When it comes to protecting the environment and stopping climate change, most people view it as a large scale problem that can only be solved on a large scale. Such as limiting the greenhouse gas emissions of power plants, and improving the emissions on our vehicles. These strategies can be greatly effective, but there are ways that individuals can take action to lower the amount of greenhouse gases that are emitted by their waste by composting. Composting is a simple process in which you can use wasted food scraps and basically anything that is biodegradable to create a nutrient rich soil that can be used for gardening. Technically, composting is the process of aerobic decomposition of organic materials into a black soil that is beneficial as a soil conditioner, and a fertilizer. For composting to work effectively it requires four components, carbon, oxygen, nitrogen, and water. By composting, there is less waste going into landfills, which produce high levels of methane (a powerful greenhouse gas) through anaerobic decomposition. In addition, since this process creates useful soil and fertilizer, it reduces the need for individuals with gardens to buy energy intensive fertilizers.
Composting can be done on a large or small scale with equal effectiveness, whether in a backyard or an apartment. For homeowners with a backyard, a compost pile can be created by simply sectioning off part of the yard with chicken wire. To begin a simple compost pile, start by layering between dry leaves and grass clippings, also known as “brown matter,” and food scraps. This will help speed up the decomposition process. Finally, the compost needs to be turned and raked with some sort of rake or pitch fork periodically, and in a few months there should be usable compost soil. This describes an open bin composting method. Closed containers can also be used for creating compost. A popular variety is a rotating drum compost container. It effectively works the same as the open bin concept except water has to be added to the container, and instead of raking the pile it just needs to be turned periodically. An advantage of using a closed container method is that it can be used in an apartment setting where there is no yard space available. Therefore, anyone can compost no matter the size of their home.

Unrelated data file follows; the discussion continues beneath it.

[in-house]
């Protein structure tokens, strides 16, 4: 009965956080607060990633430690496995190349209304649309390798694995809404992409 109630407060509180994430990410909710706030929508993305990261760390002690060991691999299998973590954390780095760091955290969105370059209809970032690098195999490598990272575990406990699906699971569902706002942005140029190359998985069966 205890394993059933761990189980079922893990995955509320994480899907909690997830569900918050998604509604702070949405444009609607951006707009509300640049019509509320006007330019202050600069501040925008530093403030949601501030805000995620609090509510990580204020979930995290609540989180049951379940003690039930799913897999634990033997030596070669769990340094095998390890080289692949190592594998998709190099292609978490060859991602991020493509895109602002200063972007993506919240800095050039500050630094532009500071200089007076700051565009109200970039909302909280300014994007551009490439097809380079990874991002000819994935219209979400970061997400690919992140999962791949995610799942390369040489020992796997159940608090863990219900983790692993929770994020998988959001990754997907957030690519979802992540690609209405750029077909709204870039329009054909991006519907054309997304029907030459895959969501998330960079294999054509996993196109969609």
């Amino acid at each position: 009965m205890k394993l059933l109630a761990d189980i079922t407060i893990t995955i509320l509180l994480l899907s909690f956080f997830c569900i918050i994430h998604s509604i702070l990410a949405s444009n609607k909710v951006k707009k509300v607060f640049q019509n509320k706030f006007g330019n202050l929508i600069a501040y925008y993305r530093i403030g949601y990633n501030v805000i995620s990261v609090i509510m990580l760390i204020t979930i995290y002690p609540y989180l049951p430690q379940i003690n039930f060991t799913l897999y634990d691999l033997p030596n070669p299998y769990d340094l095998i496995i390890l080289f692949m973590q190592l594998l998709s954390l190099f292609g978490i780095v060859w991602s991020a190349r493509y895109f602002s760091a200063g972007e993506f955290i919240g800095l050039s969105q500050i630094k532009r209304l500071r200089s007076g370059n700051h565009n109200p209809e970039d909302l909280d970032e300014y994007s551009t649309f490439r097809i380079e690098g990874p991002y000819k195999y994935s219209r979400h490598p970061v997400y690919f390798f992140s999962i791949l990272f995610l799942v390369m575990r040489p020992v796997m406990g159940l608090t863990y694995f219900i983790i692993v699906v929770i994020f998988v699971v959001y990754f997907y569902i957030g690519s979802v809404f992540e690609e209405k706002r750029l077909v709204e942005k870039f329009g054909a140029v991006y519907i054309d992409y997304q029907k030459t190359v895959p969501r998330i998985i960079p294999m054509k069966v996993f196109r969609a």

As can be seen, it is possible for everyone to compost their leftover food and waste into a useful product, but there is also great potential for composting on an industrial scale. Inevitably there is always going to be people who aren’t willing to put forth the time and effort it takes to manage a compost pile. Therefore, composting on a large industrial scale would allow the waste created by all of society, including those who are uninterested in composting at home, to be composted into something useful. There are several well established methods for composting on large scales, and it is a great alternative to allowing biodegradable waste to decompose into methane in landfills. For this to be effective, waste management companies could offer a composting service similar to the recycling services that exist already, and all the customers would have to do is keep their food scraps and other biodegradable waste in a separate container and place it outside on the designated pickup days. It would be the same as separating the recyclables from the trash, and would take a minimal amount of effort on the consumer end. As a result, everyone could be a part of composting their waste to help lower the levels of greenhouse gas emissions and create a useful byproduct, whether they want to do it on their own or not.